My first walk the day after my arrival in Piana took me out on a road that soon begins falling away steeply in terrifying curves, sharp bends and zigzags, leading past almost vertical rocky precipices densely overgrown with green scrub, and so down to the bottom of a ravine opening out into the Bay of Ficajola several hundred meters below. Down there, where until well into the postwar period a community of twelve or so fisherfolk lived in dwellings roughly cobbled together and roofed with corrugated iron, some of which now have their doors and windows boarded up, I spent half the afternoon with a few other tourists from Marseille, Munich, or Milan who had installed themselves with their picnics and assorted items of practical equipment in couples or family groups, at regular distances from each other, and I lay motionless for a long time by the little quicksilver stream that even now, at the end of summer, ran constantly down over the last granite steps of the valley floor, with that proverbial babble familiar to me from some dim and distant past, only to give up the ghost without a sound on the beach and seep away. I watched the sand martins circling the flame-colored cliffs high above in astonishingly large numbers, soaring from the bright side of the rocks into the shadows and darting out of the shadows into the light again, and once that afternoon, which for me was filled with a sense of liberation and appeared to stretch endlessly away in every direction, I swam out to sea with a great sense of lightness, very far out, so far that I felt I could simply let myself drift away into the evening and so into the night. But as soon as, obeying the strange instinct that binds us to life, I turned back after all and made for the land, which, from this distance, resembled a foreign continent, swimming became more and more difficult with every stroke, and not as if I were laboring against the current that had been carrying me on before; no, I was inclined to think that I was swimming steadily uphill, if one can say so of a stretch of water. The view before my eyes seemed to have tipped out of its frame, was leaning toward me, swaying and flickering of its own accord, with the upper rim of the picture skewed several degrees in my direction and the lower rim skewed away from me to the same extent. And sometimes I felt as if the prospect towering so menacingly in front of me was not a part of the real world but the reproduction of a now insuperable inner faintness, turned inside out and shot through with blue-black markings. Even harder than reaching the bank was the climb later up the winding road and the barely trodden paths which here and there link one curve in the road to the next in a direct line. Although I placed one foot in front of the other only slowly and very steadily, the afternoon heat building up between the rock walls very soon brought sweat running down my forehead, and the blood pulsed in my neck as it did in the throats of the lizards sitting everywhere in my path, frozen in midmovement with fear. It took me a good hour and a half to climb to Piana again, but once there I could walk as if weightlessly, like a man who has mastered the art of levitation, past the first houses and gardens and along the wall of the plot of land where the local people bury their dead. When I passed through the iron gate, which squealed on its hinges, this proved to be a rather desolate graveyard of the kind not uncommon in France, where you have the impression not so much of an antechamber to eternal life as of a place administered by the local authority and designed for the secular removal of waste matter from human society. Many of the graves standing in untidy rows all over the dry slope, their lines everywhere broken or slightly displaced, have already sunk into the ground, and are partially overlapped by later additions. Hesitantly, and with that touch of reluctance that one feels even today in approaching the dead too closely, I clambered over crumbling plinths and edgings, tombstones shifted out of place, ruinous masonry, a crucifix fallen from its mount and disfigured by rust marks, a leaden urn, an angel's hand—silent fragments of a town abandoned years ago, and not a shrub or a tree to give shade anywhere, no thujas or cypresses of the kind so often planted in southern cemeteries, whether for comfort or as a sign of mourning. At first sight I really believed that the only reminders in the Piana graveyard of the nature which, we have always hoped, will endure long after our own end, were the artificial purple, mauve, and pink flowers, obviously pressed upon their customers by French undertakers, made of silk or nylon chiffon, of brightly painted porcelain, wire, and metal, appearing not so much a sign of enduring affection as the final emergence of a kind of proof that, despite all assurances to the contrary, we offer our dead only the cheapest substitutes for the diverse beauty of life. Not until I looked more carefully around me did I notice the weeds—the vetch, wild thyme, white clover, yarrow and chamomile, cowwheat, yellow oat grass, and many other grasses with names unknown to me—that had grown around the stones to form actual herbariums and miniature landscapes, still showing some green but already half-dead, and far lovelier, I thought to myself, than the ornamental funerary plants sold by German cemetery florists, usually consisting of heathers, dwarf conifers, and pansies of absolutely standard shape, planted in spotless, soot-black soil in strict geometrical rows, as I still see them in unwelcome memories of my now-distant childhood and youth in the foothills of the Alps. But here and there among the thin flower stems, the blades and ears of grass in the graveyard of Piana, a departed soul looked out from one of those oval sepia portraits set in thin gilded frames that until the sixties used to be placed on graves in the Mediterranean countries: a blond hussar in his high-collared uniform tunic; a girl who died on her nineteenth birthday, her face almost extinguished by the sun and the rain; a short-necked man with his tie in a large knot, who had been a colonial civil servant in Oran until 1958; a little soldier, forage cap tilted sideways on his head, who came home badly wounded from the futile defense of the jungle fortress of Dien Bien Phu. In many places weeds already cover the polished marble votive tablets on the newer graves, most of which bear only the brief inscription Regrets or Regrets éternels in neatly curving characters that might have been copied by a child from a manual of handwriting. Regrets éternels—like almost all the phrases with which we express our feelings for those who have gone before, it is not without ambiguity, for not only does the announcement of the everlasting inconsolability of the bereaved confine itself to the absolute minimum, it also sounds, if one stops to consider it, almost like an admission to the dead of guilt, a half-hearted request for forbearance made to those laid in the earth before their time. Only the names of the dead themselves seemed to me clear and free of any ambiguity, not a few of them being as perfect in both significance and sound as if those who once bore them had been saints in their own lifetimes, or messengers from a distant world devised by our higher yearnings, visiting this one only for a brief guest performance. Yet in reality they, too, those who had borne the names Gregorio Grimaldi, Angelina Bonavita, Natale Nicoli, Santo Santini, Serafino Fontano, and Archangelo Casabianca, had certainly not been proof against human malice, their own or that of others. Another striking feature of the design of the Piana graveyard, and one that revealed itself only gradually as I walked among the graves, was the fact that in general the dead were buried in clans, so that the Ceccaldi lay beside the Ceccaldi and the Quilichini beside the Quilichini, but this old order, founded on not many more than a dozen names, had been forced some time ago to give way to the order of modern civil life, in which everyone is alone and in the end is allotted a place only for himself and his closest relations, a place that corresponds as accurately as possible to the size of his property or the depth of his poverty. If one cannot speak of a wealth of ostentatious funerary architecture anywhere in the small communities of Corsica, even a place like the Piana graveyard has a few tombs adorned with pediments where the more prosperous have found an appropriate final resting place. The next social class down is represented by sarcophagus-like structures made of granite or concrete slabs, depending on the assets of those laid to rest there. Stone slabs lie on the ground above the graves of the dead of even less importance. And those whose means are insufficient even for such a slab must be content with turquoise or pink gravel kept in place by a narrow border around it, while the very poor have only a metal cross stuck in the bare earth, or a crucifix roughly welded from tubing, perhaps painted bronze or with a gold cord wound around it. In this way the graveyard of Piana, a place where until recently only the more or less poverty-stricken lived, now resembles the necropolises of our great cities in reflecting all gradations of the social hierarchy as marked by the unequal division of earthly riches. The biggest stones are usually rolled over the graves of the richest people, for it is to be feared that they are the most likely to begrudge their progeny their inheritance and to try to take back what they have lost. The mighty blocks of stone erected above them for the sake of security are, of course, with self-deluding cunning, disguised as monuments of deep veneration. Significantly, such expense is unnecessary on the death of one of our lesser brethren, who can perhaps call nothing his own at the hour of his death other than the suit in which he is buried—or so I thought as I gazed out over the highest-standing row of graves, looking across the Piana cemetery and the silver crowns of the olive trees beyond the wall, and so on to the Gulf of Porto shining up from far below. Something that particularly surprised me about this resting place of the dead was that not one of the funerary inscriptions was more than sixty or seventy years old. I discovered some months later that the reason lay in one of those strange Corsican situations involving blood feuds and banditry, finding this information in what I consider in many respects a model study by Stephen Wilson, one of my professional colleagues, who presents the extensive material he has assembled during many years of research to his readers with the greatest imaginable care, clarity, and restraint.1 The absence of any dates of death going back even to the early twentieth century was not, as I had at first suspected, to be accounted for by the now very usual practice of successively abandoning old graves, nor could it be explained by the existence of an earlier graveyard somewhere else; rather, the reason was simply that graveyards in Corsica were made official burial places only around the middle of the nineteenth century, and even then it was a long time before the population accepted them. In an account dating from 1893, for instance, we hear that no one used the Ajaccio town cemetery apart from the poor and the Protestants, who were known as luterani. To all appearances, the bereaved were unwilling to remove the dead who owned a piece of land from their hereditary property, or else they dared not do so. For centuries, the usual form of Corsican burial, on land inherited from the forefathers of the dead, was like a contract affirming inalienable rights to that land, a contract between every dead man and his progeny and tacitly renewed from generation to generation. You therefore find little dwellings for the dead everywhere, da paese a paese: burial chambers and mausoleums, here under a chestnut tree, there in an olive grove full of moving light and shade, in the middle of a pumpkin bed, in a field of oats or on a hillside overgrown with the feathery foliage of yellow-green dill. In such places, which are often particularly beautiful and have a good view over the family's territory, the village, and the rest of the local land, the dead were always in a way at home, were not sent into exile, and could continue to watch over the boundaries of their property. I also read, in a source that I cannot now place, that many old Corsican women used to go out to the dwellings of the dead after the day's work was done, to listen to what they had to say and consult them on the cultivation of the land and other matters to do with the correct conduct of life. For a long time, when landless people died—shepherds, day laborers, Italian farmworkers, and other indigent folk—they were simply sewn into sacks and thrown down a shaft with a lid over it. Such a communal grave, where the corpses probably lay all jumbled up like cabbage and turnips, was called an arca, and in many places it might alternatively be a stone house without any windows or doors, the dead being pushed down inside it through a hole in the roof, which could be reached by stairs going up the outside wall. And in the Campodonico near Orezza, Stephen Wilson tells us, those who owned no land were just thrown down a ravine, a practice which the bandit Muzzarettu, who died in 1952 at the age of eighty-five, said was still usual even when he lived in Grossa. But this custom, dictated by both the division of property and social order, by no means implies that the poorer among the dead were slighted or despised. They, too, received signs of respect, as far as the means available would allow. Corsican funeral rites were fundamentally extremely elaborate and of a highly dramatic character. The doors and shutters of the house afflicted by misfortune were closed, and sometimes the whole facade was painted black. The corpse, washed and freshly dressed, or in the not uncommon case of a violent death left in its bloodstained condition, was laid out in the parlor, which was usually less a room intended for the use of the living than the domain of dead members of the family, who were known as the antichi or antinati. This was where, after the introduction of photography, which in essence, after all, is nothing but a way of making ghostly apparitions materialize by means of a very dubious magical art, the living hung pictures of their parents, grandparents, and relations either close or more distant, who although or even because they were no longer alive were regarded as the true heads of the family. The wake was held beneath their uncompromising gaze, and on such occasions the women, otherwise condemned to silence, assumed the leading roles, singing laments and wailing all night, tearing their hair and scratching their faces like the Furies of old, particularly when the body was that of a murdered man, and to all appearances were quite beside themselves with blind rage and pain, while the men stood out in the dark entrance to the house or on the steps, pounding the floor with their rifle butts. Stephen Wilson points out that eyewitnesses present at such wakes in the nineteenth century, and up to the interwar period, thought it remarkable that while the wailing women worked themselves up into a trancelike state, were overcome by dizziness, and fainted away, they gave no impression at all of being overwhelmed by genuine emotion. Many accounts, says Stephen Wilson, even speak of a striking lack of feeling or a rigidity in which the singer sheds not a single tear, even though her voice breaks convulsively with passion in the highest registers. In view of such apparently icy self-control, some commentators have been inclined to regard the laments of the voceratrici as a hollow sham, a spectacle prescribed by tradition, and this idea is supported by the observation that merely getting a chorus of mourners together will have called for a considerable amount of practical organization in advance and rational direction of the singing itself. In truth, of course, there is no discrepancy between such calculation and a genuine grief that actually makes the mourners seem beside themselves, for fluctuation between the expression of deeply felt sorrow, which can sound like a choking fit, and the aesthetically—even cunningly—modulated manipulation of the audience to whom that grief is displayed has perhaps been the most typical characteristic of our severely disturbed species at every stage of civilization. Anthropological literature contains many descriptions by writers such as Frazer, Huizinga, Eliade, Lévi-Strauss, and Rudolf Bilz of the members of early tribal cultures who, while celebrating their rites of initiation or sacrifice, retained a very precise and ever-present subliminal awareness that the compulsive extremes to which they went, always connected with the infliction of injury and mutilation, were in essence mere playacting, even though the performance could sometimes approach the point of death. Those in severe psychological conditions also have a clear idea somewhere, in their inmost hearts, that they are literally acting body and soul in a play. Moreover, the pathological state of mind of the Corsican voceratrici, characterized by both total collapse and the utmost self-control, was probably not fundamentally different from that of the somnambulists who have fallen into carefully rehearsed paroxysms of hysteria on the stages of opera houses evening after evening for two hundred years or more. But in any case the lamentations in the dead person's darkened house, illuminated only by the flickering light of a single candle, were followed by the funeral feast. The expense to which the bereaved had to go for the sake of their own and the dead man's honor in this feast, which often lasted several days, was so great that it could ruin a family if bad luck brought several murders or fatal attacks in quick succession, perhaps as part of a blood feud. Mourning was worn for five years or longer; on her husband's death, a widow stayed in mourning for the rest of her life. It is not surprising that the high-necked black dress and black headscarf, or the black corduroy suit, seemed to be Corsican national costume until well into the twentieth century. According to the accounts of earlier travelers, there was an aura of melancholy about those black figures seen everywhere in the streets of villages and towns and out in the country, an aura that even on the brightest sunlit days lay like a shadow over the green and leafy world of the island, and was reminiscent of the pictures of Poussin, for instance those depicting the massacre of the innocents or the death of Germanicus. Remembrance of the dead never really came to an end. Every year on All Souls' Day, a table was especially laid for them in Corsican houses, or at least a few cakes were put out on the windowsill as if for hungry birds in winter, since it was thought that they visited in the middle of the night to take a morsel of food. And a tub of cooked chestnuts was left outside the door for the vagabond beggars who, in the minds of the settled population, represented restless wandering spirits. Since the dead are known to be always cold, people took care not to let the fire on the hearth go out before day dawned. All this indicates both the lasting grief of the bereaved and the fear they could barely assuage, for the dead were thought of as extremely touchy, envious, vengeful, quarrelsome, and cunning. Given the least excuse, they would infallibly take their displeasure out on you. They were not regarded as beings forever at a safe distance in the world beyond the grave, but as family members still present, although in a different condition, and forming a kind of solidarity in the communità dei defunti against those who were not yet dead. About a foot shorter than they had been in life, they went around in bands and groups, or sometimes followed a banner along the road, drawn up in regiments. They were heard talking and whispering in their strange piping voices, but nothing they said to each other could be understood except for the name of whomever they intended to come for next. There are many stories of their appearances and the methods they used to announce their presence. Until the very recent past, there were people living who had seen pale lights above a house in which someone was soon to die, who had heard a dog howling at the wrong time, or the squealing of a cart that stopped outside the gate after midnight, or the beat of drums from the darkness of the maquis. There, in that vast space still almost untouched by human hand, was the abode of the armies of the dead, and clad in the full, billowing cloaks of the brotherhood of corpses, or the colorful uniforms of fusiliers who had fallen on the battlefields of Wagram and Waterloo, they set out from the maquis to ensure that they received the share of life due to them. They were known from time immemorial as the cumpagnia, the mumma, or the squadra d'Arozza, and they were believed to be bent on entering their former dwellings or even the churches, to say a blasphemous rosary as they prayed for a new recruit. And the power of the squadrons of the dead, increasing in numbers and strength year by year, was not all that must be feared: there were also individual restless ghosts intent on revenge, lying in wait by the roadside for travelers, suddenly emerging from behind a rock or manifesting themselves on the road itself, usually during the sinister hours of the day—at noon, when everyone was usually at table, or after the Angelus was rung, when pale shadows discolored the earth in the brief space of time between sunset and nightfall. And a man might often happen to return from working in the fields with the eerie news that in the middle of the empty countryside, where you usually knew everyone in your own or the next village by his bearing and his gait, he had seen a crookbacked stranger, if not the fulcina in person, the Reaper with sickle in hand. Dorothy Carrington, who frequently visited Corsica in the fifties and spent long periods there, says that a certain Jean Cesari, whom she had met in London and regarded as an enlightened man perfectly familiar with the principles of scientific thinking, and who later introduced her to the mysteries of his native Corsica, was firmly convinced of the real presence of ghosts, and indeed swore by his eyesight that he had seen and heard them himself. When he was asked in what form the ghosts appeared, and if you might meet dead friends and relations among them, Cesari said that at first glance they seemed to be like normal people, but as soon as you looked more closely their faces blurred and flickered at the edges, just like the faces of actors in an old movie. And sometimes only their upper bodies were clearly outlined, while the rest of them resembled drifting smoke. Over and beyond such stories, which are also handed down in other popular cultures, there was still a widespread belief in Corsica, until well into the decades after the last war, that some special people were in a way in the service of death. These culpa morti, acciatori, or mazzeri, as they were called, men as well as women, who were reliably said to come from every class of the population and outwardly differed not at all from other members of the community, were believed to have the ability to leave their bodies at home by night and go out hunting. Obeying a compulsion that came over them like a sickness, they were said to crouch in the darkness by rivers and springs, ready to strangle some creature, a fox or a hare, when it came to quench its thirst, and in the animal's distorted countenance such people, victims of this murderous form of noctambulism, would recognize the image of some inhabitant of their village, sometimes even a close relation, who from that terrible moment on was doomed to die. What lies behind this extremely bizarre superstition, something that we can hardly imagine today and is obviously entirely untouched by Christian doctrine, is the awareness, arising from the family's shared suffering of an endless series of the most painful experiences, of a shadow realm extending into the light of day, a place where, in an act of perverse violence, the fate we shall finally meet is predetermined. But the people whom Dorothy Carrington called dream-hunters, the acciatori, now almost extinct, were not just the spawn of an imagination ruled by profound fatalism; they could also be cited as evidence for Freud's psychological theory—as enlightening as it is impossible to prove—that to the unconscious mind even those who die a natural death are victims of murder. I remember very well how, as a child, I stood for the first time by an open coffin, with the dull sense in my breast that my grandfather, lying there on wood shavings, had suffered a shameful injustice that none of us survivors could make good. And for some time, too, I have known that the more one has to bear, for whatever reason, of the burden of grief which is probably not imposed on the human species for nothing, the more often do we meet ghosts. On the Graben in Vienna, in the London Underground, at a reception given by the Mexican ambassador, at a lockkeeper's cottage on the Ludwigskanal in Bamberg, now here and now there, without expecting it, you may meet one of those beings who are somehow blurred and out of place and who, as I always feel, are a little too small and shortsighted; they have something curiously watchful about them, as if they were lying in wait, and their faces bear the expression of a race that wishes us ill. Not long ago, when I was queuing at the supermarket checkout, a very dark-skinned man, almost pitch-black in color, stood in front of me with a large and, as it turned out, entirely empty suitcase into which, after paying for them, he put the Nescafé, the biscuits, and the few other things he had bought. He had probably arrived in Norwich only the day before from Zaire or Uganda to study, I thought, and then forgot him, until toward evening of the same day the three daughters of one of our neighbors knocked on our door, bringing the news that their father had died before dawn of a severe heart attack. They are still around us, the dead, but there are times when I think that perhaps they will soon be gone. Now that we have reached a point where the number of those alive on earth has doubled within just three decades, and will treble within the next generation, we need no longer fear the once overwhelming numbers of the dead. Their significance is visibly decreasing. We can no longer speak of everlasting memory and the veneration of our forebears. On the contrary: the dead must now be cleared out of the way as quickly and comprehensively as possible. What mourner at a crematorium funeral has not thought, as the coffin moves into the furnace, that the way we now take leave of the dead is marked by ill-concealed and paltry haste? And the room allotted to them becomes smaller and smaller; they are often given notice to leave after only a few years. Where will their mortal remains go then, how will they be disposed of? It is a fact that there is great pressure on space, even here in the country. What must it be like in the cities inexorably moving toward the thirty million mark? Where will they all go, the dead of Buenos Aires and São Paulo, of Mexico City, Lagos and Cairo, Tokyo, Shanghai, and Bombay? Very few of them, probably, into a cool grave. And who has remembered them, who remembers them at all? To remember, to retain, and to preserve, Pierre Bertaux wrote of the mutation of mankind even thirty years ago, was vitally important only when population density was low, we manufactured few items, and nothing but space was present in abundance. You could not do without anyone then, even after death. In the urban societies of the late twentieth century, on the other hand, where everyone is instantly replaceable and is really superfluous from birth, we have to keep throwing ballast overboard, forgetting everything that we might otherwise remember: youth, childhood, our origins, our forebears and ancestors. For a while the site called the Memorial Grove recently set up on the Internet may endure; here you can lay those particularly close to you to rest electronically and visit them. But this virtual cemetery, too, will dissolve into the ether, and the whole past will flow into a formless, indistinct, silent mass. And leaving a present without memory, in the face of a future that no individual mind can now envisage, in the end we shall ourselves relinquish life without feeling any need to linger at least for a while, nor shall we be impelled to pay return visits from time to time.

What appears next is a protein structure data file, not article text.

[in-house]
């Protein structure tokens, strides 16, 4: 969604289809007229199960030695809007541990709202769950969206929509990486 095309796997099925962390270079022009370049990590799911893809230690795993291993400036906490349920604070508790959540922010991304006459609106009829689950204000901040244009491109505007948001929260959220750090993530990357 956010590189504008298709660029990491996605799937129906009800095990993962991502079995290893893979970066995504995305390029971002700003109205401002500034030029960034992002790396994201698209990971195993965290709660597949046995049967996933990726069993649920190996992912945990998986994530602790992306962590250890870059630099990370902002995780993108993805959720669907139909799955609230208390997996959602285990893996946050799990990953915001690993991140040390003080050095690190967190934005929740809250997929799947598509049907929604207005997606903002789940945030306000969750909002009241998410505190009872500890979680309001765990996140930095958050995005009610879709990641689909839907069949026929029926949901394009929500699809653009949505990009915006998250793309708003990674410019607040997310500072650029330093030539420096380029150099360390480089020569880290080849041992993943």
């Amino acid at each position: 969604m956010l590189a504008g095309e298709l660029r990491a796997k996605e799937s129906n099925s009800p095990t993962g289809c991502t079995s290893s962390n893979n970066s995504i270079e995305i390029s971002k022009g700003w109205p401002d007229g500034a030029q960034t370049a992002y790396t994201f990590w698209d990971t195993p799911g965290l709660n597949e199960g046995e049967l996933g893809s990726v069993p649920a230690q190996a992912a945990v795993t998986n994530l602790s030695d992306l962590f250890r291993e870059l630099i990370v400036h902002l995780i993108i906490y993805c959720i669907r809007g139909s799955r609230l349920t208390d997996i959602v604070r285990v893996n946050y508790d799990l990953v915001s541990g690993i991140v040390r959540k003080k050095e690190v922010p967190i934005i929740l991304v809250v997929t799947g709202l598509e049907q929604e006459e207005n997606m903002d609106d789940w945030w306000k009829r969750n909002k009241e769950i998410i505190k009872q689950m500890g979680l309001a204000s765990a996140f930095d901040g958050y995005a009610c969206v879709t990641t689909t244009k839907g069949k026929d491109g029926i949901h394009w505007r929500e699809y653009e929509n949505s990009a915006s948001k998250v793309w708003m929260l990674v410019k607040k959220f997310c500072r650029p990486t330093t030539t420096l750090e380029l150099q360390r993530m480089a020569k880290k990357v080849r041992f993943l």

1Feuding, Conflict and Banditry in Nineteenth-Century Corsica (Cambridge and New York: Cambridge University Press, 1988). ↩
Copyright © 2005 by W. G. Sebald, reprinted with the permission of The Wylie Agency, Inc. Introduction and translation copyright © 2005 by Anthea Bell. All rights reserved.